This year I’ve read over 30 books, mostly non-fiction, mostly theological. My top pick for the whole year is Albert Mohler’s The Gathering Storm. You can read my review here. This book provides important analysis about the cultural situation in which we find ourselves. It’s concise (223 pages), but yet incisive.
A runner-up is in the same vein of Christian cultural analysis: Lyle Shelton’s I Kid You Not. This one is more geared to Aussie readers, but it could profit readers in other countries too. It’s largely a memoir of battles fought by one of Australia’s leading social conservatives. My review is here.
I don’t usually set out to read stinkers. Most of the time I’m asked to read and review them. In 2020, there were a few. Some I haven’t reviewed, but some are important enough and influential enough that they need a critical look. Understanding Scientific Theories of Origins is one such book. It’s essentially an extended argument for theistic evolution. It’s riddled with theological problems, including some that border on heresy. I spent a lot of time on this one so you won’t have to. My review was published in several parts at Creation Without Compromise.
There is a series published by Zondervan entitled Counterpoints. Several perspectives are presented on different theological issues. From that series, I’ve been reading Five Views on Biblical Inerrancy. Albert Mohler has the first essay in this volume. Most of his contribution is quite run-of-the-mill — nothing surprising to those who’ve followed this topic. He discusses the history of discussions about inerrancy. He notes the Rogers & McKim thesis that inerrancy is something relatively new in Christian theology. But then he pulls out something that was for me a new revelation.
Identical twin brothers Anthony and Richard Hanson are both ordained Anglican ministers. In 1989, they co-authored a book entitled The Bible without Illusions. In this book, the brothers Hanson reject not only inerrancy, but even the divine inspiration of the Scriptures. Yet, they have a remarkable honesty about the history of the discussion. Mohler quotes these words directly:
Again, as we have seen, the writers of the New Testament certainly believed in the inerrancy of the Old Testament, which constituted for them the scriptures. The Christian Fathers and the medieval tradition continued this belief, and the Reformation did nothing to weaken it. On the contrary, since for many reformed theologians the authority of the Bible took the place which the Pope had held in the medieval scheme of things, the inerrancy of the Bible came to be more firmly maintained and explicitly defined among some reformed theologians than it had ever been before. Only since the very end of the seventeenth century, with the rise of biblical criticism, has this belief in the inerrancy of Scripture been widely challenged among Christians. (Hanson and Hanson, 51-52)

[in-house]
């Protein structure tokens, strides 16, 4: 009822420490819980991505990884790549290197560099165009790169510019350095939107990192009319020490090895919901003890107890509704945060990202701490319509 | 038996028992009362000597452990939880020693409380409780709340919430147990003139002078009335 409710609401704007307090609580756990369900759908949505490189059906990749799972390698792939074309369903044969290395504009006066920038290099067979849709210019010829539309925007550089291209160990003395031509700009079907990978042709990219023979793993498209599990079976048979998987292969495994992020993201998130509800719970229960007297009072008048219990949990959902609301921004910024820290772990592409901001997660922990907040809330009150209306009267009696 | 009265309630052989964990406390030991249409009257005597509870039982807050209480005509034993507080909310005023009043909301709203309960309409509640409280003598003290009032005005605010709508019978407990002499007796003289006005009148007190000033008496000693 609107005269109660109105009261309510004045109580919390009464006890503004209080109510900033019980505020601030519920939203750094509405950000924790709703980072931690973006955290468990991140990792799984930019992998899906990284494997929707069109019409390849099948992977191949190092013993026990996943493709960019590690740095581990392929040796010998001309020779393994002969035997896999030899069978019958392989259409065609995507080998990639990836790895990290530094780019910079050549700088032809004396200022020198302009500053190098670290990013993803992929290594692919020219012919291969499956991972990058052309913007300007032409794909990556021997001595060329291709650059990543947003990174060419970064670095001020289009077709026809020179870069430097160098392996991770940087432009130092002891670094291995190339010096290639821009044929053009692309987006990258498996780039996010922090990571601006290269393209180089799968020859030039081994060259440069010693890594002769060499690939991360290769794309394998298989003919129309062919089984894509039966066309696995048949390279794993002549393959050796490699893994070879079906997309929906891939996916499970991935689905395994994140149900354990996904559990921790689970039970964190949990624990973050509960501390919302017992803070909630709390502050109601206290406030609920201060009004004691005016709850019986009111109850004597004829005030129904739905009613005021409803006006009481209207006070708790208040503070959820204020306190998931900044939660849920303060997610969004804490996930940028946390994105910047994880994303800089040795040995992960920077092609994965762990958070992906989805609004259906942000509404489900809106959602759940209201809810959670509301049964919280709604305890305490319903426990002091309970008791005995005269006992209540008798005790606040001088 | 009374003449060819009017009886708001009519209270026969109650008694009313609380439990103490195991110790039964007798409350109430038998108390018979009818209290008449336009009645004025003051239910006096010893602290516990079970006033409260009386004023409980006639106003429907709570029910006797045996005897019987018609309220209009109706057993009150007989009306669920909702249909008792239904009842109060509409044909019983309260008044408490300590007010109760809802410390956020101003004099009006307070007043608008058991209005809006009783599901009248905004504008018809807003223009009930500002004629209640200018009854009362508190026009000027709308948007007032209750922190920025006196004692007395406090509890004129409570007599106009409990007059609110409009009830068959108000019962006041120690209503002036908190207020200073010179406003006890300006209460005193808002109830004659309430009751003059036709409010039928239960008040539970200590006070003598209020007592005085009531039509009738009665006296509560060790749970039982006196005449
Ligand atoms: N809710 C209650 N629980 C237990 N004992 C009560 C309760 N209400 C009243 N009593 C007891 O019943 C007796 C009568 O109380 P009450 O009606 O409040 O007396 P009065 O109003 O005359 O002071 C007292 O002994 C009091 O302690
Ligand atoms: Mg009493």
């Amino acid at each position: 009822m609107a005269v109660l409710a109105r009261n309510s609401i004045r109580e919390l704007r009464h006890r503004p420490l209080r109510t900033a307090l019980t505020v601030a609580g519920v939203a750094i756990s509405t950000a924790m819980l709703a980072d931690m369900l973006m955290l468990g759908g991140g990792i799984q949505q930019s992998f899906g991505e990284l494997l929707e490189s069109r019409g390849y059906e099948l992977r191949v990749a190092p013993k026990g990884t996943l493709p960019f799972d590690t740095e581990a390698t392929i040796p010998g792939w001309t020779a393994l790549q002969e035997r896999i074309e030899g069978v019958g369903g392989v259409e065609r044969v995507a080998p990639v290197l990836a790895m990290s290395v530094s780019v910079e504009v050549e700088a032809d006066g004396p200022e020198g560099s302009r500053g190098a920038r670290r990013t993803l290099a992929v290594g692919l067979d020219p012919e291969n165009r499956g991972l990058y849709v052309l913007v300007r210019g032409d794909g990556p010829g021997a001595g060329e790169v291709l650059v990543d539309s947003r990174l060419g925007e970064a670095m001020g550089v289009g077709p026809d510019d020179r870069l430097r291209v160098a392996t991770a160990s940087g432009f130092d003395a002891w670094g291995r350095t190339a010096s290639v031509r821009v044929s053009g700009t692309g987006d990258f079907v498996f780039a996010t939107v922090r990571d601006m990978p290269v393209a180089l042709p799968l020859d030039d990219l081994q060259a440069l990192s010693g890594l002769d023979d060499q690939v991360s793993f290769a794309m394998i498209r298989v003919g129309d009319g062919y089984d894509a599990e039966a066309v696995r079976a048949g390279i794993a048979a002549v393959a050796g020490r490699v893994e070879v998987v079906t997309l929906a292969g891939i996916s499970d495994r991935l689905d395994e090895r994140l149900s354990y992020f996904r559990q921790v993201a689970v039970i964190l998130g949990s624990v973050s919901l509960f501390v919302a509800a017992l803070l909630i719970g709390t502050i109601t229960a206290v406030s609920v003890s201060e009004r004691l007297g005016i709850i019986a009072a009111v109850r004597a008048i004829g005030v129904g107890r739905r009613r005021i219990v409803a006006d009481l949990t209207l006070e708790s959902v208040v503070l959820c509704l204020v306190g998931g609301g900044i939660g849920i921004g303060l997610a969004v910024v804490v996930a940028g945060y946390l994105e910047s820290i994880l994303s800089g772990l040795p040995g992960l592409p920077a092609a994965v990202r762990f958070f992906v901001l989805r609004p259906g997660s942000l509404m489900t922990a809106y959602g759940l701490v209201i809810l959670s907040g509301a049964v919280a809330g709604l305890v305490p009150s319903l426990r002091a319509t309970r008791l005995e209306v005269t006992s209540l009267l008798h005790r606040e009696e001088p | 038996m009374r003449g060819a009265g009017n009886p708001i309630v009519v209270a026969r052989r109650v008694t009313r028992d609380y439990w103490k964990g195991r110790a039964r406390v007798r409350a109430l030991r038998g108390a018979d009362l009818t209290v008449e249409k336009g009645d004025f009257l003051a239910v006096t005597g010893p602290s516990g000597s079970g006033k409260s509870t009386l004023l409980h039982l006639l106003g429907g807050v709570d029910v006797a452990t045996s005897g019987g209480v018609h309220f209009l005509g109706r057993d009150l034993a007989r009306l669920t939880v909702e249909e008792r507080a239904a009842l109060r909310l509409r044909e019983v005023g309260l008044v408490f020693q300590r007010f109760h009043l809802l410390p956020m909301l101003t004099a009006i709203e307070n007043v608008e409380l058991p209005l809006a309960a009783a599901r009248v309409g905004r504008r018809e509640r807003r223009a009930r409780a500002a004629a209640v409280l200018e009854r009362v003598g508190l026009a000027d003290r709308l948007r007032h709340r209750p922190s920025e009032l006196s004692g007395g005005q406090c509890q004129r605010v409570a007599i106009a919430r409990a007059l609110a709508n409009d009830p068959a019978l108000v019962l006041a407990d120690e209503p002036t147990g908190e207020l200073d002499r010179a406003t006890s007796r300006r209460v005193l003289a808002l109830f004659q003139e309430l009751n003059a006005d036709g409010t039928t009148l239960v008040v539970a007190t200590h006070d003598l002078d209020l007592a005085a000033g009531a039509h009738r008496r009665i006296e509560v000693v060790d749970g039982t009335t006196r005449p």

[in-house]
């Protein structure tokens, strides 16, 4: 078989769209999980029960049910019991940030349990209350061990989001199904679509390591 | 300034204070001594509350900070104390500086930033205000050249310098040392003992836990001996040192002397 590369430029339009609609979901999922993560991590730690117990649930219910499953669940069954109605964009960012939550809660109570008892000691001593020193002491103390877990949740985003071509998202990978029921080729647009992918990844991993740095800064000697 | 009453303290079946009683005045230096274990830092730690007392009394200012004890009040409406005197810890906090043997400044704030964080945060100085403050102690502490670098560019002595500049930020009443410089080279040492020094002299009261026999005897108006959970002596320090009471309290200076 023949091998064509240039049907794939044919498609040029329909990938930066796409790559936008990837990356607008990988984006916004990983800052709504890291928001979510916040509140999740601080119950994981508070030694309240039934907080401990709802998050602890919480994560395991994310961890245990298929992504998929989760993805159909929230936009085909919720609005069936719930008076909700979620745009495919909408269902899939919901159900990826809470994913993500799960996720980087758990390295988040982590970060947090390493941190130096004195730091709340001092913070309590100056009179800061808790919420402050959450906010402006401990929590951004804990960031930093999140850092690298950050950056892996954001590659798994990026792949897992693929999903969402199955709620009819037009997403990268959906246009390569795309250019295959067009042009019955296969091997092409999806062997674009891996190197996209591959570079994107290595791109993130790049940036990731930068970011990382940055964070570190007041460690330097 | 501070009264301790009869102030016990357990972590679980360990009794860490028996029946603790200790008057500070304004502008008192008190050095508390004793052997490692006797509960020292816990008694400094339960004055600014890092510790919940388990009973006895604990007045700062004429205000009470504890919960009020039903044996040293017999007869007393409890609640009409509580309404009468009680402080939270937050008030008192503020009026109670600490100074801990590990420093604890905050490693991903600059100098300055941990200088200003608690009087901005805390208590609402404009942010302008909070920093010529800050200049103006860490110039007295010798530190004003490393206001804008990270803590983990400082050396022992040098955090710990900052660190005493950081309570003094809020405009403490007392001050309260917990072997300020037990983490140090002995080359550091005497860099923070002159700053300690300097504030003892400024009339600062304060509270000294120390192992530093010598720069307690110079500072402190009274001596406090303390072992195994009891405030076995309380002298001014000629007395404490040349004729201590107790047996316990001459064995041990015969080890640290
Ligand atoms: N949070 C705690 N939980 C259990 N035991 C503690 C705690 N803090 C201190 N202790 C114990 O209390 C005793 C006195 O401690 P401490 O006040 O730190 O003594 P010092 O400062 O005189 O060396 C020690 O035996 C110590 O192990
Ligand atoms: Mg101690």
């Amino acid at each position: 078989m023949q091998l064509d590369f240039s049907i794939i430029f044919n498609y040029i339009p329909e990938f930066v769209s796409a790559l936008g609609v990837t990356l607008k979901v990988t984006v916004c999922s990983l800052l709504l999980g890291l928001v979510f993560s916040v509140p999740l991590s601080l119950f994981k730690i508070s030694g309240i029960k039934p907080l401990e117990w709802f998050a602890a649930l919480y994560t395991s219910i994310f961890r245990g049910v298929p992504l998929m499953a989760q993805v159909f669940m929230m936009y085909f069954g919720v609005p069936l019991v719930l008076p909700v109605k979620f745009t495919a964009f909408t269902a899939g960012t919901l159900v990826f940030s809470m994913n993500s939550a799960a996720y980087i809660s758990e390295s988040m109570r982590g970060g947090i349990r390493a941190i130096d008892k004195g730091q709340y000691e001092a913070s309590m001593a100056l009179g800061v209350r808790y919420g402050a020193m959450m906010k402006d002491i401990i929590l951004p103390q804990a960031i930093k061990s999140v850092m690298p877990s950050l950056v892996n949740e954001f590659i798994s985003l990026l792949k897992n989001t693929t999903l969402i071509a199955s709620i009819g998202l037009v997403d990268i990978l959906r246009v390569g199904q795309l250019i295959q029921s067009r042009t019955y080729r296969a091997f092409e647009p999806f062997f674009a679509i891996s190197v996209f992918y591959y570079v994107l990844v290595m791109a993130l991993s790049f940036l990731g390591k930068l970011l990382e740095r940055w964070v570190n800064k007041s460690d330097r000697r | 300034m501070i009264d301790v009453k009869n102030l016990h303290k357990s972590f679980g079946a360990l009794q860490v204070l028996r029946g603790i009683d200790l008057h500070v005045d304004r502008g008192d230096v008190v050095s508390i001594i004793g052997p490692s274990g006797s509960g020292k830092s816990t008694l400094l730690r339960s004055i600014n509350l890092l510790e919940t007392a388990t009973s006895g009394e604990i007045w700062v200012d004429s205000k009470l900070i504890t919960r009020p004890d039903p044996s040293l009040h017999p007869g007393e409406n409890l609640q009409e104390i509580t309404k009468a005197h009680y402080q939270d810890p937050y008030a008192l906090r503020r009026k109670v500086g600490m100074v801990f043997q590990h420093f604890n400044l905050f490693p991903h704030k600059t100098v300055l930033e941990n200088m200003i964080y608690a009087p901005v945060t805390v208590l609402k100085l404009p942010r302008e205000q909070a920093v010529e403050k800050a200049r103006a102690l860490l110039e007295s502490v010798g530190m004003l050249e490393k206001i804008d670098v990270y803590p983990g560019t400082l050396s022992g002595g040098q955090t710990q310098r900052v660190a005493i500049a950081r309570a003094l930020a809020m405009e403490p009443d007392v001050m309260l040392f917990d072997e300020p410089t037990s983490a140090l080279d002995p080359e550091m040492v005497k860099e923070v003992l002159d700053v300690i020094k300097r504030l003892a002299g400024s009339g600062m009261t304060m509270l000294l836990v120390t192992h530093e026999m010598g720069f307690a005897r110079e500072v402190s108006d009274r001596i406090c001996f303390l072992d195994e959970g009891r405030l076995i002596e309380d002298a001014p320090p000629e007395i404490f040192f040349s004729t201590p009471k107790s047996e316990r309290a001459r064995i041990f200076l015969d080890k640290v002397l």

Rejecting biblical inerrancy is the recent development, not affirming it! Remember, that comes from men who are denying inerrancy. Even they recognize that the Rogers & McKim thesis is not tenable.
An orthodox preacher of the Word without passion is like a high-voltage wire without a generating station. Here’s a quote from Albert Mohler’s book The Conviction to Lead: 25 Principles for Leadership that Matters:
The most faithful and effective pastors are those who are driven by deep and energizing convictions. Their preaching and teaching are fueled by their passionate beliefs and sense of calling. With eternity hanging in the balance, they know what to do. They see every neighborhood as a mission field and every individual as someone who needs to hear the gospel. They cannot wait until Sunday comes and they can enter the pulpit again, ready to set those convictions loose. (page 54)
This makes me think of the prophet Jeremiah. Jeremiah was sent mostly with messages of judgment — there wasn’t a lot of good news that he could bring for the foreseeable future. Reading Jeremiah from front to back can be a bit of a downer. Yet with that kind of message, Jeremiah said that he was compelled to prophesy and do it with vigour. He said in Jeremiah 20:9, “If I say, ‘I will not mention him, or speak any more in his name,’ there is in my heart as it were a burning fire shut up in my bones, and I am weary with holding it in, and I cannot.” If that was true for Jeremiah, the prophet of so much doom and judgment, how much more shouldn’t it be true of preachers today entrusted with the good news of Jesus Christ?
Interesting blog post here this morning from Albert Mohler regarding the folks at BioLogos and their efforts to make evolutionary theory acceptable among conservative Christians. This paragraph is especially noteworthy:
Virtually every form of theological liberalism arises from an attempt to rescue Christian theology from what is perceived to be an intellectual embarrassment – whether the virgin conception of Christ, the historicity of the miracles recorded in the Bible, or, in our immediate context, the inerrancy of Scripture and the Bible’s account of creation.
What is this aversion to intellectual embarrassment if not pride? The desire for respectability is often another form of idolatry.
Antony Flew died on April 8. I hadn’t heard. For those who don’t know the name, he was a renowned atheist, who later opened up to theism, or at least a deistic form of it. At one point he was quoted as saying, “I’m quite happy to believe in an inoffensive inactive god.” So far as anyone knows, he never became a Christian. Albert Mohler has some worthwhile thoughts over here. As he says, “rejecting atheism is not enough.” I’ll take that and up the ante: “Presenting arguments for vanilla forms of theism is not enough. Our apologetics have to aim consistently for the defense and promotion of Christian theism from beginning to end.”